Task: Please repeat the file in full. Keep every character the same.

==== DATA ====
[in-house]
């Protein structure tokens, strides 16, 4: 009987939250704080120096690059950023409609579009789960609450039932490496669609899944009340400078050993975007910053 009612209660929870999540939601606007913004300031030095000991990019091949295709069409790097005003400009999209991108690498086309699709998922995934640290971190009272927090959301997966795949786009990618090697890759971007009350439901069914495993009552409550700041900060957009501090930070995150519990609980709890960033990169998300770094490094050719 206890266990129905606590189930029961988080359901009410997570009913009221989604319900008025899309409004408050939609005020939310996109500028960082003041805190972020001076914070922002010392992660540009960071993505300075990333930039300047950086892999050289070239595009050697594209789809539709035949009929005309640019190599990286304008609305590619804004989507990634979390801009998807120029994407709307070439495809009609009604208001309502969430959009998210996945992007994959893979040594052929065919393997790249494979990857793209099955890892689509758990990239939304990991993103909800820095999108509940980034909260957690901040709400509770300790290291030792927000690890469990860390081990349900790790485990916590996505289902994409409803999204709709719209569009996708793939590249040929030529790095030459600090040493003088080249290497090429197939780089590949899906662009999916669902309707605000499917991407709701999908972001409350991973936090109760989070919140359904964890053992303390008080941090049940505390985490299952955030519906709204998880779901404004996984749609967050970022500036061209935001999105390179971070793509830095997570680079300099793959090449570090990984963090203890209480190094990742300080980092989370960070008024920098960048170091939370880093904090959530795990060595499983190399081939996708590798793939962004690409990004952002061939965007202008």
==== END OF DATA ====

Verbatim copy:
[in-house]
């Protein structure tokens, strides 16, 4: 009987939250704080120096690059950023409609579009789960609450039932490496669609899944009340400078050993975007910053 009612209660929870999540939601606007913004300031030095000991990019091949295709069409790097005003400009999209991108690498086309699709998922995934640290971190009272927090959301997966795949786009990618090697890759971007009350439901069914495993009552409550700041900060957009501090930070995150519990609980709890960033990169998300770094490094050719 206890266990129905606590189930029961988080359901009410997570009913009221989604319900008025899309409004408050939609005020939310996109500028960082003041805190972020001076914070922002010392992660540009960071993505300075990333930039300047950086892999050289070239595009050697594209789809539709035949009929005309640019190599990286304008609305590619804004989507990634979390801009998807120029994407709307070439495809009609009604208001309502969430959009998210996945992007994959893979040594052929065919393997790249494979990857793209099955890892689509758990990239939304990991993103909800820095999108509940980034909260957690901040709400509770300790290291030792927000690890469990860390081990349900790790485990916590996505289902994409409803999204709709719209569009996708793939590249040929030529790095030459600090040493003088080249290497090429197939780089590949899906662009999916669902309707605000499917991407709701999908972001409350991973936090109760989070919140359904964890053992303390008080941090049940505390985490299952955030519906709204998880779901404004996984749609967050970022500036061209935001999105390179971070793509830095997570680079300099793959090449570090990984963090203890209480190094990742300080980092989370960070008024920098960048170091939370880093904090959530795990060595499983190399081939996708590798793939962004690409990004952002061939965007202008």